“You’d think I’d have been to Loch Ness, as a Scottish person, but I hadn’t ever visited,” the actor admits. “It’s beautiful. It’s quite interesting the fact it was built on a fault line, so while there are ruptures in the land, there are also ruptures in the community [in the series]. It’s like this paper-thin veneer of civilisation is ripped apart, and the ruptures are felt in my character’s family. It’s all very exciting! It’s interesting, this idea of things lurking just beneath the surface, whether that’s metaphorically or physically.”

Completing The Loch’s leading line-up is Sessions, who has enjoyed a long career in film and TV, with small-screen credits including Sherlock and Outlander. But when it comes to choosing his next role, he admits that unless you happen to be Benedict Cumberbatch or Tom Hiddleston, “you do what comes along.”

The Loch, however, was “a very good piece” and, as he hadn’t previously appeared in a TV drama revolving around a serial killer, he was keen to join the production.

“Nobody thought of me for Broadchurch, Shetland or the others,” he says, before adding that he’s not too comfortable with the dark subjects often at the centre of television shows. “It slightly disquiets me that a huge amount of drama now is to do with murder, rape, torture and child-targeted crimes and that becomes the bread and butter of television. Maybe I’m just an old fuddy-duddy.

The Loch launches on ITV in the UK this Sunday

“It was great to be in these incredible locations [for The Loch] and to be playing Frank – you cross all the boxes with him. He is sexist and is capable of telling a pretty obscene story. Then along comes not only a woman [Finneran’s Quigley] but a woman he’s had a professional embarrassment with some years before. We gleam fairly rapidly that the friction between them is engendered by the fact she knows he fucked up rather badly [in the past] and she saved his arse, and he doesn’t like that he’s beholden to this woman.”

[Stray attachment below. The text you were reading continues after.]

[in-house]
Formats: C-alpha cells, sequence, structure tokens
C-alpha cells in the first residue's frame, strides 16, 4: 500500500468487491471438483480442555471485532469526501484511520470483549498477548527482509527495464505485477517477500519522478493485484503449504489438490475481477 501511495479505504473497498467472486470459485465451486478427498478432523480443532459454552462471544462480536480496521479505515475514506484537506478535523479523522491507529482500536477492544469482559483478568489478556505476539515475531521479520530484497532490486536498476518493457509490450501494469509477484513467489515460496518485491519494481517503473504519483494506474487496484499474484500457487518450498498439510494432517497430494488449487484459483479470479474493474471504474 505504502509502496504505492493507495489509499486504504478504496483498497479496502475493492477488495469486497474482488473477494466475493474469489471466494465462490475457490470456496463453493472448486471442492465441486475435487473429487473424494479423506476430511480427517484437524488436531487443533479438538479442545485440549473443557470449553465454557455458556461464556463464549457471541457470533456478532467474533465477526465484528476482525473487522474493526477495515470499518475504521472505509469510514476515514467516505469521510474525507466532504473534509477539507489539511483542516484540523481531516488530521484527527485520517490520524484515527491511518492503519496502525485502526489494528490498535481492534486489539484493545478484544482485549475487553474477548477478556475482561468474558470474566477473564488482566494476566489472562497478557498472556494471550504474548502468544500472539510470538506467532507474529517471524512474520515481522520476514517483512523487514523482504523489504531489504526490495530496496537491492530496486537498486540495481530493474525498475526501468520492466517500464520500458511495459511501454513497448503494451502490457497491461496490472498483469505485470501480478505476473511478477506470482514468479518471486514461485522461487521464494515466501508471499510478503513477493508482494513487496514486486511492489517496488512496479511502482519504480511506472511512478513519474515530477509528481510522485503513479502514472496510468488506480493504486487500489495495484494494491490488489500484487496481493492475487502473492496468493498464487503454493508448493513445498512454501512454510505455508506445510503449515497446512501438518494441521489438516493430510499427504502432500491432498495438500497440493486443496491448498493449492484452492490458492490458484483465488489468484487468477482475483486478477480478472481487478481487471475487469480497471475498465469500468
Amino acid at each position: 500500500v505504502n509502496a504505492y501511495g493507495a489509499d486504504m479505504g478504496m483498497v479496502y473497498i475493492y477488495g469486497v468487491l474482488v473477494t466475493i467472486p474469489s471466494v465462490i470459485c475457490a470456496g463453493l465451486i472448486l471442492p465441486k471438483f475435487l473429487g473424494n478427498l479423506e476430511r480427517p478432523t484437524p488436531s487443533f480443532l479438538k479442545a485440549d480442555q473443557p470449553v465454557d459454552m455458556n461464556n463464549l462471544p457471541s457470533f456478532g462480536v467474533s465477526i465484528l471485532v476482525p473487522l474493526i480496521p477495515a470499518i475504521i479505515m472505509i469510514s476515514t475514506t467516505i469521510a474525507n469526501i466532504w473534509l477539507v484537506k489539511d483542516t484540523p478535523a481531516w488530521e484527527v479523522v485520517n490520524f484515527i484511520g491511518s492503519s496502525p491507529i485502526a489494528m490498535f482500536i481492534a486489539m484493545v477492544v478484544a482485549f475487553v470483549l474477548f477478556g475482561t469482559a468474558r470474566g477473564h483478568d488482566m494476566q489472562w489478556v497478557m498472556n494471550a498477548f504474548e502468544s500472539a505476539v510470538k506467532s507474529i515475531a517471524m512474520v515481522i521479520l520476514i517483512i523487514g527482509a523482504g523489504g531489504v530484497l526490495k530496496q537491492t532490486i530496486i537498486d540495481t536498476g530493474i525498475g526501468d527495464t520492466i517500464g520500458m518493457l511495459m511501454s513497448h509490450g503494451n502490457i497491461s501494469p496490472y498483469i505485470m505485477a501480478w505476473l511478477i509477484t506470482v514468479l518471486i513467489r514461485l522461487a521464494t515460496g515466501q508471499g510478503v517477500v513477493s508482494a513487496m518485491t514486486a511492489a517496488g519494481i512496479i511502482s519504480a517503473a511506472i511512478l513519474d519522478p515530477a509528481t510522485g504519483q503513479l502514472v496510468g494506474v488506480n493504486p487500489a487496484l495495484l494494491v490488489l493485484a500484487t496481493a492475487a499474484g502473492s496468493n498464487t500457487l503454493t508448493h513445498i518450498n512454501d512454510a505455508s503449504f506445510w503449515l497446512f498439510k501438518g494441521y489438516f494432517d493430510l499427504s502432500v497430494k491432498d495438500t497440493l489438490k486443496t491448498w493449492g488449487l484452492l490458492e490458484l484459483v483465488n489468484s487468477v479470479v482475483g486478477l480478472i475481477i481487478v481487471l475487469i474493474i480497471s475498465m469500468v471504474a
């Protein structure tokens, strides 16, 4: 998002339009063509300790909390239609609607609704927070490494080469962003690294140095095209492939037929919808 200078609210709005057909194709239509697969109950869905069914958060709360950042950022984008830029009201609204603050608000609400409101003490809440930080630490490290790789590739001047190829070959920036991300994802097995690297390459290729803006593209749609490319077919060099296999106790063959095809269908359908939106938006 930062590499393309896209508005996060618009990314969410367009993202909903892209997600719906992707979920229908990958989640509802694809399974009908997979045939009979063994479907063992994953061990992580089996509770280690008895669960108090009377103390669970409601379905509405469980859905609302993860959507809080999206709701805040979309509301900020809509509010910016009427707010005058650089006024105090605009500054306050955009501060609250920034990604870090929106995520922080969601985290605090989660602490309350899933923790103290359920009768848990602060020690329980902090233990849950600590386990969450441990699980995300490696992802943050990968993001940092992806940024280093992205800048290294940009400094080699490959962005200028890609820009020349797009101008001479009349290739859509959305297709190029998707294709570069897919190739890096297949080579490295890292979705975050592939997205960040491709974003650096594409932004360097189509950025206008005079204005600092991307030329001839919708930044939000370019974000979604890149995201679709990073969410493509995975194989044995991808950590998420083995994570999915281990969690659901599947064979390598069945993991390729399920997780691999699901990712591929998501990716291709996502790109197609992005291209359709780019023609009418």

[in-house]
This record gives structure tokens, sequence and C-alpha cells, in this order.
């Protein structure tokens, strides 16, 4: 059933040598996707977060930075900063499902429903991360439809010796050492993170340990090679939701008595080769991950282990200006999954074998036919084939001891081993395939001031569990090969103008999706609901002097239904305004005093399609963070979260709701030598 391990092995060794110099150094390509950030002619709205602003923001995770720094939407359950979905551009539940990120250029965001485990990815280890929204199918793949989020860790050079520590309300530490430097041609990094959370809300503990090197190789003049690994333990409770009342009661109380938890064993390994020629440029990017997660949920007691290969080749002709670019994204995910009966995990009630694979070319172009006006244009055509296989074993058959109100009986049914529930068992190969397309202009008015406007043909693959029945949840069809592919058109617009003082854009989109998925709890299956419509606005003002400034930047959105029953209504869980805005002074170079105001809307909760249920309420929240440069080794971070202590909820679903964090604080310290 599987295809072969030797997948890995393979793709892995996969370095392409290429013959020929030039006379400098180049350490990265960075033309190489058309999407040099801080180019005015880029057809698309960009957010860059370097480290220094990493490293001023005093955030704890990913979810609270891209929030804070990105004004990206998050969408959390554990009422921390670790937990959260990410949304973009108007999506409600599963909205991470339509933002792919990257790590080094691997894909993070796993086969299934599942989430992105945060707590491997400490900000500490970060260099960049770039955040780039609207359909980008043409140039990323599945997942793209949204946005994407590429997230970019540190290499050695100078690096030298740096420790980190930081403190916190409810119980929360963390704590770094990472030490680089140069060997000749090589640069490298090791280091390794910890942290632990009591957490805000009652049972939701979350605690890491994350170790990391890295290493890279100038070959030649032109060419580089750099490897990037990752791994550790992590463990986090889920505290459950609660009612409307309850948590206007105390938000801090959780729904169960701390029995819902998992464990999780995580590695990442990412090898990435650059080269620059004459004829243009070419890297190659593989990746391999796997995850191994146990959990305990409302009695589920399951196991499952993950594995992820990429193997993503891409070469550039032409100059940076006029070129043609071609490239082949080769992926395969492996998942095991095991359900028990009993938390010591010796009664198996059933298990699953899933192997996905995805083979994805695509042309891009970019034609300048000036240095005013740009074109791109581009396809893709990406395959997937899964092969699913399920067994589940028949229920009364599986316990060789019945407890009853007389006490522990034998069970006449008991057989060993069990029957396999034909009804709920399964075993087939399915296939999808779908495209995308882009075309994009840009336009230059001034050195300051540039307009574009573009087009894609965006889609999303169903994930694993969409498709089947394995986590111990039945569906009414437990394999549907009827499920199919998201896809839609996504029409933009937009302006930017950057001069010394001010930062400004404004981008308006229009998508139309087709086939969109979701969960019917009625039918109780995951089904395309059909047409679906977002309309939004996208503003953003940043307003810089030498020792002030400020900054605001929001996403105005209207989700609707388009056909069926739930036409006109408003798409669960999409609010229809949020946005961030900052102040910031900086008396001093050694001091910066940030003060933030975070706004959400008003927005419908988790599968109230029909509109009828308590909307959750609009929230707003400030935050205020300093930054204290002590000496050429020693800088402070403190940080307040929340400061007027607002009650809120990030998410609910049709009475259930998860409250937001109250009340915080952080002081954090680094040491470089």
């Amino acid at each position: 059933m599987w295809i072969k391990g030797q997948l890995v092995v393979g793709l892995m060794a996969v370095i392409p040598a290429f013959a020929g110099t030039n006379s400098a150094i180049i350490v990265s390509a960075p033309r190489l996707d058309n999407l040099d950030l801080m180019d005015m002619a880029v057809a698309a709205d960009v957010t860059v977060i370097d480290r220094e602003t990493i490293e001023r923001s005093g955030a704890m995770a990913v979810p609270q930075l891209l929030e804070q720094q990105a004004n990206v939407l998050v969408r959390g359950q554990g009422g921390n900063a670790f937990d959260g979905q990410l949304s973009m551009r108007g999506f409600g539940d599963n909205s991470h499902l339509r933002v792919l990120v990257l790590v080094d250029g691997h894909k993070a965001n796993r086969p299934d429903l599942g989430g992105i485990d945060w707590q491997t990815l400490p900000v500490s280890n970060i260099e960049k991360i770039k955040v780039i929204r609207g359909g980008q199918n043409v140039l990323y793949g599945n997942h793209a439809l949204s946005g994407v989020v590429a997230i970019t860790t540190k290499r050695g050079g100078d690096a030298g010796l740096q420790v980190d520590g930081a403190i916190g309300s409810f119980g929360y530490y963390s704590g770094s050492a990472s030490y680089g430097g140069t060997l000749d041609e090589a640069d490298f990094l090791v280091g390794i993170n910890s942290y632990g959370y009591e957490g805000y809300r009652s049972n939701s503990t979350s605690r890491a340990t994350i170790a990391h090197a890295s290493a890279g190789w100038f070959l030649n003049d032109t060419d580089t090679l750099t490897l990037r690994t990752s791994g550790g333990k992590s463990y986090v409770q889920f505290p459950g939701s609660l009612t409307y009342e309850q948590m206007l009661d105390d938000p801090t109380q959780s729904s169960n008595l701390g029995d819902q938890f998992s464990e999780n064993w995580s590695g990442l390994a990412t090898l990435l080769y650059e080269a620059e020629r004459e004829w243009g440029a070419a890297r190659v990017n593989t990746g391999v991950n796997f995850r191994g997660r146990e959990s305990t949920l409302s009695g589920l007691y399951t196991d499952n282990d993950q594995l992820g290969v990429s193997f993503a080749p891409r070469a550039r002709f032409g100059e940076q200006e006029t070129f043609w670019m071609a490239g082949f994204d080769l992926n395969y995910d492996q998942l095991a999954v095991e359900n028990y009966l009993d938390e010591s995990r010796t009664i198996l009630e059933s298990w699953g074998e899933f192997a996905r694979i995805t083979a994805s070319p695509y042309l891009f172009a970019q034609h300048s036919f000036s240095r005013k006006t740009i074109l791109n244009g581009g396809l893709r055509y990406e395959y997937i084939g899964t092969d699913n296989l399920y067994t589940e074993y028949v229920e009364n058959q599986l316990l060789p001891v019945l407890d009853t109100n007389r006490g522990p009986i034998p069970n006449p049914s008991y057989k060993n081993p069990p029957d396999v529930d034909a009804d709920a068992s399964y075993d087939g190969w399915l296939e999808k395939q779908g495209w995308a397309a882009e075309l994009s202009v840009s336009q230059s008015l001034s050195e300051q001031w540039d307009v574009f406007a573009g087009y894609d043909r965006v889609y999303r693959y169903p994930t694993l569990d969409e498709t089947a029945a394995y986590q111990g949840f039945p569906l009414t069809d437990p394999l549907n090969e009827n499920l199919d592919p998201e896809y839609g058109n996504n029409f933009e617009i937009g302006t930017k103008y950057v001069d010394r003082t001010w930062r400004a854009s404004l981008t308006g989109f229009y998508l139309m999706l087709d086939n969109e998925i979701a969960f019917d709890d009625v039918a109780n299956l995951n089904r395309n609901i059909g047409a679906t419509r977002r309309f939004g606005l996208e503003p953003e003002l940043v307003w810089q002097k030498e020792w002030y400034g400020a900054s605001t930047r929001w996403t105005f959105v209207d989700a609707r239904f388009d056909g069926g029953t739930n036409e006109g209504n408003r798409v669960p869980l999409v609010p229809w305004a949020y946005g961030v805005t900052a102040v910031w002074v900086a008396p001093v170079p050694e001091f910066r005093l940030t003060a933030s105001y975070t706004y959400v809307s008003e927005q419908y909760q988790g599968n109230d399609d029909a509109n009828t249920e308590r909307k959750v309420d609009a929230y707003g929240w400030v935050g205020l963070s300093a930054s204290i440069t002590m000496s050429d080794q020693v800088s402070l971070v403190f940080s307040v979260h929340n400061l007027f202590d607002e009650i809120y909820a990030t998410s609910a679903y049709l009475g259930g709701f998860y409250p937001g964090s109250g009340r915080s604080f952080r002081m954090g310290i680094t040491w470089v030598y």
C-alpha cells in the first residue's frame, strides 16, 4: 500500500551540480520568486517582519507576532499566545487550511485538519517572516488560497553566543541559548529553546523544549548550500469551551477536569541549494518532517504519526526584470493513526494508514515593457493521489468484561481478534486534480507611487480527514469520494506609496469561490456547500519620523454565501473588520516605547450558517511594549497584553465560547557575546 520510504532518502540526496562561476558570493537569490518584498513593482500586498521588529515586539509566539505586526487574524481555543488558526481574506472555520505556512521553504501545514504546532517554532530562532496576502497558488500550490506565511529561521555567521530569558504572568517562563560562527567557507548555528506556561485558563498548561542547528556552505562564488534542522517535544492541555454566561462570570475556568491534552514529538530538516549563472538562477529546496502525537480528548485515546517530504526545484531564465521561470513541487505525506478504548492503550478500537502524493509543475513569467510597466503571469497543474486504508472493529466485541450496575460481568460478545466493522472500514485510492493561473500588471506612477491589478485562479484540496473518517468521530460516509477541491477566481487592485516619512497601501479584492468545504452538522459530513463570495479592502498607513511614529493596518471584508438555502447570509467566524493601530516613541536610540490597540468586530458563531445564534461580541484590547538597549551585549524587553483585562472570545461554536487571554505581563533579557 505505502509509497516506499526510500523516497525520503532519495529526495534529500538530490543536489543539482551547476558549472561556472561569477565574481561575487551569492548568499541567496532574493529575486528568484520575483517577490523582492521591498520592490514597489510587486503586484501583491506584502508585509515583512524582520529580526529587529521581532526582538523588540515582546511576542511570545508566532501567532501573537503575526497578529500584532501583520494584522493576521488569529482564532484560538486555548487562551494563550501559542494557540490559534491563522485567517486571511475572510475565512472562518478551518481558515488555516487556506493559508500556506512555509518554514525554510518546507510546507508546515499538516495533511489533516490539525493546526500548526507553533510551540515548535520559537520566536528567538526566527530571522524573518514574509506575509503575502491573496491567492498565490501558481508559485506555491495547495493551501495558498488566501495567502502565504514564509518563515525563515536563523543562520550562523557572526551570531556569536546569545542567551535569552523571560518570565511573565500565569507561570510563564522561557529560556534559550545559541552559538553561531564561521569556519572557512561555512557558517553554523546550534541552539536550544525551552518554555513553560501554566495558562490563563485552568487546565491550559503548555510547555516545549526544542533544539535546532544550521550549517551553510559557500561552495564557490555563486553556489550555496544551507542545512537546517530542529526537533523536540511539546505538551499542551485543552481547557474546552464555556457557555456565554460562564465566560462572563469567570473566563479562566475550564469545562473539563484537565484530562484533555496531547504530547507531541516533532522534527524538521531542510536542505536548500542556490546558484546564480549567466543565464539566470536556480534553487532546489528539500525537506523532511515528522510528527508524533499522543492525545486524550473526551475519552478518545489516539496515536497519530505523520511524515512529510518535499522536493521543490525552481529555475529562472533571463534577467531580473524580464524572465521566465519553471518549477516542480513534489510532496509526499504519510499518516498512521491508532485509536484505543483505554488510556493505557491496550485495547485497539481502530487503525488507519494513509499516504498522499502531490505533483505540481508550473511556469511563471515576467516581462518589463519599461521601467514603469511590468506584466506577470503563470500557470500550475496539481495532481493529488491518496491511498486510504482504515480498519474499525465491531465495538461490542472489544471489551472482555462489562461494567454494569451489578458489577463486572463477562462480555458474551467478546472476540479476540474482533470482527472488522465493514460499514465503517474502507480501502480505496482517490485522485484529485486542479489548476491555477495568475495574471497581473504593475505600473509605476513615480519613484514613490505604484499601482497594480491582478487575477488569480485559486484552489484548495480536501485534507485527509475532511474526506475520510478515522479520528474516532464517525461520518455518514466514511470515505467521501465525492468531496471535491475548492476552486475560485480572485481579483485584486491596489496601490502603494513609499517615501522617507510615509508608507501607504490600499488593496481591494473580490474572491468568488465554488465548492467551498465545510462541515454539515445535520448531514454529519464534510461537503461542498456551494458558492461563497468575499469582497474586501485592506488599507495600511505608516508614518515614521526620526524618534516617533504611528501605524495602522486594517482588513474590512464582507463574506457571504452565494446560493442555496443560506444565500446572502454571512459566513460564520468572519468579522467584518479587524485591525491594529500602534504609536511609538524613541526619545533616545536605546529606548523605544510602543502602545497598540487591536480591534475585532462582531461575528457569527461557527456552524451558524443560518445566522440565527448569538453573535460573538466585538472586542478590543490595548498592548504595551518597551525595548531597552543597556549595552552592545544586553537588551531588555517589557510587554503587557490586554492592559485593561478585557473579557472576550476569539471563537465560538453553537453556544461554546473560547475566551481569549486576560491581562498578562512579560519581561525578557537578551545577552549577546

Sessions is also full of praise for lead director Kelly, who runs “a very relaxed but very tight ship.”

“He has a wonderful sense, which is particularly important on a show like this, for knowing exactly what your character is thinking at that moment. Brian is one of those guys who can keep that all in his head,” he says.

“We progressed more or less chronologically through the story, which was good. Obviously you’re also trying to play little moments where your character is looking uncomfortable and you want viewers to wonder whether that’s because he’s guilty or because he’s a bit remiss. You try to suggest ambiguity. It’s also tricky because you’re trying to suggest this and that are possible while at the same time maintaining an overall logic to the likelihood of what is going to happen.”

Finneran points out that, despite the show’s content, the cast and crew kept things light on set. “The subject matter might be serious and we might have big dramatic things to do but we didn’t take ourselves seriously and were always up for a bit of fun,” she says. “Sometimes you do just question what you’re doing. Sometimes it’s a ridiculous day – you’re stood looking at bits of bodies and you wonder, how do people actually do this? We’re pretending.

“I can absolutely leave things at work. I can take a bad day home with me if I don’t feel like I’ve done a scene as well as I’d hoped or if something’s gone wrong, but that’s not taking the show home with me, just my disappointment. And you can have draining days, where the subject matter has been exhausting, but they tend to be days where you’re very emotionally charged. And a lot of the time you’re just exhausted. But I didn’t have any of those days on this.”

But while she has been enjoying a fruitful period on screen over the past few years, Finneran recognises that not all actors have the same opportunities.

“For the past 10 years, I’ve been very lucky and worked on some incredible dramas,” she adds. “But if you’d talk to a couple of [actor] mates of mine, they’d say it’s a shocking situation to be in. I just have to think myself very lucky that I’m working. There is good stuff being made all the time – I just don’t watch it!”

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Battle of the brothels